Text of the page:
It isn’t easy being Windows Vista, living with the stigma of being inferior to its predecessor.
Much of the public carries with it even today the opinion that Windows Vista is the undesirable choice for a PC operating system, despite Microsoft’s best efforts.
In fairness, Windows Vista got off on the wrong foot when it launched in early 2007. Microsoft knows this, but for obvious reasons must downplay many of the operating system’s issues. It is for that reason, then, that it surprised many that a “high-ranking Windows product manager” spoke to Maximum PC in mid-June about Vista’s teething problems.
The Microsoft employee detailed several key issues that plagued the early days, many of which can be attributed to bad GPU drivers from Nvidia. While it would be unwise for Microsoft to point the finger at a major hardware partner, internal Microsoft memos put 18 percent of all Vista crashes around launch time as a result of unstable Nvidia drivers.
Along with unstable drivers, gamers had a reason to be especially disappointed with the OS as games ran better and faster on Windows XP. Moving to the newer OS was often a dramatic downgrade in performance. The source told Maximum PC that “spending the money to port DirectX 10 to Windows XP would have been worth the expense.” Even more crushing might be his view on the Games for Windows initiative, calling it “a disaster, with nothing more than 64-bit compatibility for games to show for years of effort.”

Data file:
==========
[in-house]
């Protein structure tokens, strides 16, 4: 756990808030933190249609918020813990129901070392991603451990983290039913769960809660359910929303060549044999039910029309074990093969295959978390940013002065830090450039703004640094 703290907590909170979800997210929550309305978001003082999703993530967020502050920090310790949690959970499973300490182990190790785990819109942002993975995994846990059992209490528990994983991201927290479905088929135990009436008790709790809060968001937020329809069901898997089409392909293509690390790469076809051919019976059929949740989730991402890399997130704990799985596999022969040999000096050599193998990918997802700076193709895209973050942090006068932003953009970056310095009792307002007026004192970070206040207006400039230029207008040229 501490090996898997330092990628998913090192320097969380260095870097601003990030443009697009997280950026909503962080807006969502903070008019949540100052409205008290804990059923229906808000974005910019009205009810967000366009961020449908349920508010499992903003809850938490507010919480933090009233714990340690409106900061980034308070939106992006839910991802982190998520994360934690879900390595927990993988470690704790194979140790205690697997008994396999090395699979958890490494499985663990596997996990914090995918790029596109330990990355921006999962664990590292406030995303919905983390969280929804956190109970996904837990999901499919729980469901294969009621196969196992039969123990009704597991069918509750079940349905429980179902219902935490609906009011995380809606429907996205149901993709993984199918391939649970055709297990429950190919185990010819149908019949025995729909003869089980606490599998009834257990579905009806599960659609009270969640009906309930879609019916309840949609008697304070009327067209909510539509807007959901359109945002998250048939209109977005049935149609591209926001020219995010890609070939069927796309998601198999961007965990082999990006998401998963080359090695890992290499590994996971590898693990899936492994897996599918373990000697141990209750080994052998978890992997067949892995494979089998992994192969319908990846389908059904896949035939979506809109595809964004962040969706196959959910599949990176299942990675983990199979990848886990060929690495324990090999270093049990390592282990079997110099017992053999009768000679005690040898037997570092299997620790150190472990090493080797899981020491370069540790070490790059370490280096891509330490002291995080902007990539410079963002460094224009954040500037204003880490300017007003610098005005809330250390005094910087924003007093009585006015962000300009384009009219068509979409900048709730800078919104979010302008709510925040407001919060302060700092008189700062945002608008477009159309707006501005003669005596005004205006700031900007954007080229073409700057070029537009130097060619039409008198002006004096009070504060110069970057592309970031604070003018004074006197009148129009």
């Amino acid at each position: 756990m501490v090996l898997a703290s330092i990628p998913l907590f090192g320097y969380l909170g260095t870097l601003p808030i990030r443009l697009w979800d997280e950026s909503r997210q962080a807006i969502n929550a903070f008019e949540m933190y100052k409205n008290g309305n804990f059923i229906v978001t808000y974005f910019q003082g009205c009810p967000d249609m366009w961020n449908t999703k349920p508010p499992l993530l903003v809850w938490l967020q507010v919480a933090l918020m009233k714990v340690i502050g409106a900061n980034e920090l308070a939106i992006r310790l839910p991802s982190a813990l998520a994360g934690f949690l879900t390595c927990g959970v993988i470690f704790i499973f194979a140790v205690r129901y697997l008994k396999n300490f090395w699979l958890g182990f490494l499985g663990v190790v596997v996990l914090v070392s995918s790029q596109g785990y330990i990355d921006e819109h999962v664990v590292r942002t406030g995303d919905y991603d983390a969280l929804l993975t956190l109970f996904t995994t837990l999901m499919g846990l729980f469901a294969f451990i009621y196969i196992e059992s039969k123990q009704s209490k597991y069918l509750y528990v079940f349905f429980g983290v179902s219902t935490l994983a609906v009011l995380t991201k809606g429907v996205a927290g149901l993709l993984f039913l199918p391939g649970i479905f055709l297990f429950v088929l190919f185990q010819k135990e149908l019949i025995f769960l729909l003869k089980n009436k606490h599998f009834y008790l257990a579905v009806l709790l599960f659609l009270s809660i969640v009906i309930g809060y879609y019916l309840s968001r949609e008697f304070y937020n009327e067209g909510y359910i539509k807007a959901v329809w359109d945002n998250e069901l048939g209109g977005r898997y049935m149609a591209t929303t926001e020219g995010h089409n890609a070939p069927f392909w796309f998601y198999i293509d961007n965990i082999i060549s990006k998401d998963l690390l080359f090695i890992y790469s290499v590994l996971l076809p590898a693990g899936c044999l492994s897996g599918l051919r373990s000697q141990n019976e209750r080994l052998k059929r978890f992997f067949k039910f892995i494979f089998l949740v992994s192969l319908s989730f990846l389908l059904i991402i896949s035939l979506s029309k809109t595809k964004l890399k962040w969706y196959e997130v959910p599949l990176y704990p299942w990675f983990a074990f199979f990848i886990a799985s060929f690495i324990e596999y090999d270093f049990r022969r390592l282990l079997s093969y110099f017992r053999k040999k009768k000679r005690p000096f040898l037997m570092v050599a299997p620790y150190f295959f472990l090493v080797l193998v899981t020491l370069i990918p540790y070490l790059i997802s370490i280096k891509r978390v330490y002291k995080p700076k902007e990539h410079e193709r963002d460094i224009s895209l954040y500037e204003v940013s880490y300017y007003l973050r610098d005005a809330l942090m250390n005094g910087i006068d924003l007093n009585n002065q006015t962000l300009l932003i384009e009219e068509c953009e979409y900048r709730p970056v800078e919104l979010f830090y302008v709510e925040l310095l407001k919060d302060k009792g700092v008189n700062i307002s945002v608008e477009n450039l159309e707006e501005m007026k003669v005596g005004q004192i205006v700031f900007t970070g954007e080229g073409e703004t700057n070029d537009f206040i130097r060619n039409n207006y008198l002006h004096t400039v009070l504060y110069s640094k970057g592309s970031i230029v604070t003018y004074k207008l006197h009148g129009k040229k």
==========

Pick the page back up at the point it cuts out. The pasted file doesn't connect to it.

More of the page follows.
The source also conceded that Apple’s control over the software and hardware side allows it to avoid such compatibility problems, making Macs more and more appealing to consumers.
Windows Vista also annoyed users quickly with its User Account Control, prompting users at every change made to the system. Vista users have become so accustomed to clicking “allow” on all warnings that one has to wonder if the system is really that much more secure when factoring user habits.
According to Erik Lustig, a senior product manager responsible for Windows Fundamentals, Windows Vista is the most secure Microsoft operating system to date, validating some of the design choices. For the move from XP to Vista, Lustig said Microsoft made “changes that have had some short-term ramifications that we’ve worked very hard the last year and a half, and through Service Pack 1, to address. ... I believe that those changes are going to be a fundamental basis for the integrity of the platform.”
Perhaps the biggest shortcoming of Windows Vista is that it launched before it was fully ready. While many users still maintain their preference for Windows XP, few may realize how far Vista has come thanks to Service Pack 1.
With half a year already under Windows Vista SP1’s belt, the operating system is now performing at levels expected of it at launch. Windows Vista is now stable, fast and perhaps most importantly, more secure. It’s unfortunate then, that most current Windows XP users won’t see the strides made by Microsoft until the launch of Windows 7.